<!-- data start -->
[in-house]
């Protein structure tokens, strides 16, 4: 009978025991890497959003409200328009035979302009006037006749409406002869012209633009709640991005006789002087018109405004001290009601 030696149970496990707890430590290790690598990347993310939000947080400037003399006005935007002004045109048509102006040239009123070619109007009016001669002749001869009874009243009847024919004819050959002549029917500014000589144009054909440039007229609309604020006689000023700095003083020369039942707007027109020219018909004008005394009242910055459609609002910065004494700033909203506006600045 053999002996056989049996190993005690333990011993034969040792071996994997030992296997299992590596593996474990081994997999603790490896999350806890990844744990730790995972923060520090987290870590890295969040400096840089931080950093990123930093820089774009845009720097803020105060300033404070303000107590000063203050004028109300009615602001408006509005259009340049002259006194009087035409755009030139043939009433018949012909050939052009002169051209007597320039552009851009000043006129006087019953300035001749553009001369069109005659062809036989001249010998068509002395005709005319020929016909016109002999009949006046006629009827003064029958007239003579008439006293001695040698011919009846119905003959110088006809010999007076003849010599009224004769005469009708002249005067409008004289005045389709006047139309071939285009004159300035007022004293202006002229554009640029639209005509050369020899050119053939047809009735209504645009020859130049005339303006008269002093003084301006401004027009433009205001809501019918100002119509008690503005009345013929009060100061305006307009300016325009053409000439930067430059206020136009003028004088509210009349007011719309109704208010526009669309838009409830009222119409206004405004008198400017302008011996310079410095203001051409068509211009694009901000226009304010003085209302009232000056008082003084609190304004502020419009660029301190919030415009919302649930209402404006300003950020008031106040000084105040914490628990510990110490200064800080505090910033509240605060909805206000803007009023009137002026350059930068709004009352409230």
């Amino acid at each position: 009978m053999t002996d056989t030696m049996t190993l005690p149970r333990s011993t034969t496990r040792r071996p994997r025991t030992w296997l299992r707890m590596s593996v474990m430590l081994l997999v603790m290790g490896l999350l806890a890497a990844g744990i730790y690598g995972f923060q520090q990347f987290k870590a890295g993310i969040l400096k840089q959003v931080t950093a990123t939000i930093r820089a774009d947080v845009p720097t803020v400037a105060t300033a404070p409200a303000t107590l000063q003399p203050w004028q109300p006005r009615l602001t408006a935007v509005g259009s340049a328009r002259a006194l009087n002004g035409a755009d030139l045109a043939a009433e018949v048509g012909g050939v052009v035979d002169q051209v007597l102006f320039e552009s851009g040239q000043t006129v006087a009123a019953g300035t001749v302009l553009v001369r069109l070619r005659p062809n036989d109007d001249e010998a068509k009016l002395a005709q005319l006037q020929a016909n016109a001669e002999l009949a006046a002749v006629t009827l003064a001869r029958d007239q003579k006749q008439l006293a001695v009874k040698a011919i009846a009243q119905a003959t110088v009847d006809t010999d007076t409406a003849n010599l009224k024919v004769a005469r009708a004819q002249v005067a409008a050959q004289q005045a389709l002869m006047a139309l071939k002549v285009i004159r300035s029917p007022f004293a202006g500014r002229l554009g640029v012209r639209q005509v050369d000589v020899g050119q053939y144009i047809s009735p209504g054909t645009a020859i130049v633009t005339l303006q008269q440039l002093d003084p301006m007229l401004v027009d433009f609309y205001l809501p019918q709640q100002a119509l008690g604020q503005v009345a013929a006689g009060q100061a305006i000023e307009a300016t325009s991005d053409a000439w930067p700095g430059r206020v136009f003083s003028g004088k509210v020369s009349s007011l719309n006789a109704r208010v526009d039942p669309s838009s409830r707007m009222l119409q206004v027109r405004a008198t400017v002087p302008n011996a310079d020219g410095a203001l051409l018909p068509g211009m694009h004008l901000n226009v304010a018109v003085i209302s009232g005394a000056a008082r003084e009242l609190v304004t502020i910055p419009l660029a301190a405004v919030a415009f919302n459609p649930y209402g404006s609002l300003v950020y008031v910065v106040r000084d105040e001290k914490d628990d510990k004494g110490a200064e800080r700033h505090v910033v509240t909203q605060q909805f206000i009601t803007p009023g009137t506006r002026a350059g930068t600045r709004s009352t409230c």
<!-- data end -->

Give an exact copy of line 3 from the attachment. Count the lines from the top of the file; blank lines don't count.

């Amino acid at each position: 009978m053999t002996d056989t030696m049996t190993l005690p149970r333990s011993t034969t496990r040792r071996p994997r025991t030992w296997l299992r707890m590596s593996v474990m430590l081994l997999v603790m290790g490896l999350l806890a890497a990844g744990i730790y690598g995972f923060q520090q990347f987290k870590a890295g993310i969040l400096k840089q959003v931080t950093a990123t939000i930093r820089a774009d947080v845009p720097t803020v400037a105060t300033a404070p409200a303000t107590l000063q003399p203050w004028q109300p006005r009615l602001t408006a935007v509005g259009s340049a328009r002259a006194l009087n002004g035409a755009d030139l045109a043939a009433e018949v048509g012909g050939v052009v035979d002169q051209v007597l102006f320039e552009s851009g040239q000043t006129v006087a009123a019953g300035t001749v302009l553009v001369r069109l070619r005659p062809n036989d109007d001249e010998a068509k009016l002395a005709q005319l006037q020929a016909n016109a001669e002999l009949a006046a002749v006629t009827l003064a001869r029958d007239q003579k006749q008439l006293a001695v009874k040698a011919i009846a009243q119905a003959t110088v009847d006809t010999d007076t409406a003849n010599l009224k024919v004769a005469r009708a004819q002249v005067a409008a050959q004289q005045a389709l002869m006047a139309l071939k002549v285009i004159r300035s029917p007022f004293a202006g500014r002229l554009g640029v012209r639209q005509v050369d000589v020899g050119q053939y144009i047809s009735p209504g054909t645009a020859i130049v633009t005339l303006q008269q440039l002093d003084p301006m007229l401004v027009d433009f609309y205001l809501p019918q709640q100002a119509l008690g604020q503005v009345a013929a006689g009060q100061a305006i000023e307009a300016t325009s991005d053409a000439w930067p700095g430059r206020v136009f003083s003028g004088k509210v020369s009349s007011l719309n006789a109704r208010v526009d039942p669309s838009s409830r707007m009222l119409q206004v027109r405004a008198t400017v002087p302008n011996a310079d020219g410095a203001l051409l018909p068509g211009m694009h004008l901000n226009v304010a018109v003085i209302s009232g005394a000056a008082r003084e009242l609190v304004t502020i910055p419009l660029a301190a405004v919030a415009f919302n459609p649930y209402g404006s609002l300003v950020y008031v910065v106040r000084d105040e001290k914490d628990d510990k004494g110490a200064e800080r700033h505090v910033v509240t909203q605060q909805f206000i009601t803007p009023g009137t506006r002026a350059g930068t600045r709004s009352t409230c």